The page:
Their noses leave a ghost impression as they press against the window of the train. Others scurry across the aisle to catch a glimpse, if only for a fleeting moment. The “oohs and ahha” bring a grin to this jaded face of mine, but I enjoy the scene before me none the less.
View from the Train
Relentless spring, we are joyful in your persistence as you battled for your time on earth over dreaded winter. You arrived early, over a month ago. The arctic beast still had its claws in deep, refusing to yield. Still you marched on against the interminable Old Man Winter.
The “Rite of Spring” is a ballet by Stravinsky, but on the Port Jervis train, the rite of spring refers to opening day of trout season here in New York. Much like the original performance of the ballet in Paris, there are near riots near the popular fishing holes of the streams in the Upper Delaware Valley.
Winter nights are understandably cold, sometimes even bitter cold. Yet on those bitter-cold nights when the sky is clear, the universe opens up to us in its glory.
We all know those people who are always washing their hands and then use a paper towel to open the door. They will wear gloves on the train even in the summer—or the occasional surgical mask. They may be germaphobes, but with this flu season in full swing they may be the smart ones.
A recent illness gave me the experience of viewing a different form of transportation from the back of an Ambulet van. My condition was an arthritic infection in my right wrist. Thank goodness for a very astute wife who, in her RN experience, realized it was more than a sprained wrist and insisted we are going to the ER to get it checked out.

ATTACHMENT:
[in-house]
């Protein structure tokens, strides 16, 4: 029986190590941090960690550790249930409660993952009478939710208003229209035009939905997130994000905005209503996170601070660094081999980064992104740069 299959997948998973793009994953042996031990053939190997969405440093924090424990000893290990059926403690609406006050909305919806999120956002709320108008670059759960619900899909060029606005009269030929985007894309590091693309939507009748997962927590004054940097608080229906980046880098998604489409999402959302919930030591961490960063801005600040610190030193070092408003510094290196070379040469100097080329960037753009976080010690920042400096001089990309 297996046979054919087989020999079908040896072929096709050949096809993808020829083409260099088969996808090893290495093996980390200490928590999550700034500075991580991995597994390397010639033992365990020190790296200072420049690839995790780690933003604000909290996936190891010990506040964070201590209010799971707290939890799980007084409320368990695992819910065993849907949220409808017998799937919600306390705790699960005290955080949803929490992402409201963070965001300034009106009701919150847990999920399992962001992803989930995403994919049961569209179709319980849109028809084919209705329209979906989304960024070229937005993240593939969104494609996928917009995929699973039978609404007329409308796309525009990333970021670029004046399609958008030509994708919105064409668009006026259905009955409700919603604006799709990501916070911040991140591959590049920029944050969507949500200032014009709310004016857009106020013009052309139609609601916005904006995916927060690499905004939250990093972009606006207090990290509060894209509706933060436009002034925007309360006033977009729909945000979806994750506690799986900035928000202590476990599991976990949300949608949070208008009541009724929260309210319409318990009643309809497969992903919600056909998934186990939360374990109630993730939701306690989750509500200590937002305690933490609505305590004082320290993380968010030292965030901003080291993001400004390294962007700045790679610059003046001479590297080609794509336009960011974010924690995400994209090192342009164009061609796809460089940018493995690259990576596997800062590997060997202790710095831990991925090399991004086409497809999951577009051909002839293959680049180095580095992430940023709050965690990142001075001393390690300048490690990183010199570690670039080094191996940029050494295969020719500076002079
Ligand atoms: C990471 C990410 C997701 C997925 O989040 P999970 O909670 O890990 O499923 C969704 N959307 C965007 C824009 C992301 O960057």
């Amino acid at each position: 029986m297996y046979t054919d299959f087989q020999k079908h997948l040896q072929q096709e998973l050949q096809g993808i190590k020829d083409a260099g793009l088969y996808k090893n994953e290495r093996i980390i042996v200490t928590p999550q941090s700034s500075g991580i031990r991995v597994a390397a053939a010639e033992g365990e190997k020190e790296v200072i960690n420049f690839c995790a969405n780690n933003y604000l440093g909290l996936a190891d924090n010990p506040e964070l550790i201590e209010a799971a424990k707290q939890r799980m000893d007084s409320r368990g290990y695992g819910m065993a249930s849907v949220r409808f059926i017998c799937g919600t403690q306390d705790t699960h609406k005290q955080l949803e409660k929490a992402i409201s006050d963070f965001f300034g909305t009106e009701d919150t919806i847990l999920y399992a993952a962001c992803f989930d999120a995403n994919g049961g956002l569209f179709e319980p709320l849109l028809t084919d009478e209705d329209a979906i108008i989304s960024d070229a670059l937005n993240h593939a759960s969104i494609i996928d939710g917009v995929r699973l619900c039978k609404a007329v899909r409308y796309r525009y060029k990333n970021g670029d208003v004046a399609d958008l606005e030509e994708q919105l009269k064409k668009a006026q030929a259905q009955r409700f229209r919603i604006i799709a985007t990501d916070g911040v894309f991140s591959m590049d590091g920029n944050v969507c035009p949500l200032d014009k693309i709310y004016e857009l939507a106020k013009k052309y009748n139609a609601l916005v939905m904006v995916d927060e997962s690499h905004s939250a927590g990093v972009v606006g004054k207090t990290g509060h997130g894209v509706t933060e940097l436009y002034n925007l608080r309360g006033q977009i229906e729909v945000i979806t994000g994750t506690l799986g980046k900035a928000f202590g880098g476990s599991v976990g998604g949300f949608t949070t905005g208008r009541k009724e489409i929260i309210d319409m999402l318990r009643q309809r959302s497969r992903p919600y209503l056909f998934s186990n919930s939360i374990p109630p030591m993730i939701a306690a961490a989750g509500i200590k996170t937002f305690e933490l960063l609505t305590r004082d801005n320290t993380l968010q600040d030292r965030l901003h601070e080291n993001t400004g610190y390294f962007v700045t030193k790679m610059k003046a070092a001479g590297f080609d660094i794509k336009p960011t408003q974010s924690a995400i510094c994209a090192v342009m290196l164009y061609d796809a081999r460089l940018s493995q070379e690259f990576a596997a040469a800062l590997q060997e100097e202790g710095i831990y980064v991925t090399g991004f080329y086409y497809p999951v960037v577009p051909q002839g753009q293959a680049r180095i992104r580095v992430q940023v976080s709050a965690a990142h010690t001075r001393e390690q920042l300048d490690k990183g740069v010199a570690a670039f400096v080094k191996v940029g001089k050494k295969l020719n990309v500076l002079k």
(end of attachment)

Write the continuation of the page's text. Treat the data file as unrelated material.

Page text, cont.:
It is one of our warmer October days. Leaves are still falling. Butterflies are making their way around the plants on the deck. It is nice to be home early.
My headlights shone on something glittering in the blackness of morning as I pulled into my parking space under the tree. These days the station is dark for the early trains with the exception of some overhead lamps on the platform.
The devastation currently being wrought on the people of south Texas is heartbreaking. Hurricane Harvey is said to be the biggest disaster ever to hit the area, dropping over 11 trillion gallons of water on the region before it’s done. Our thoughts and prayers go out to those affected.
Well here we are smack in the middle of the dog days of summer. Normally we think of this time as the hottest part of the year and this year. As rainy as it’s been, we may have been spared some of the heat, but the summer is not over yet. Strangely enough, the expression does not actually refer to the heat but rather an astronomical event.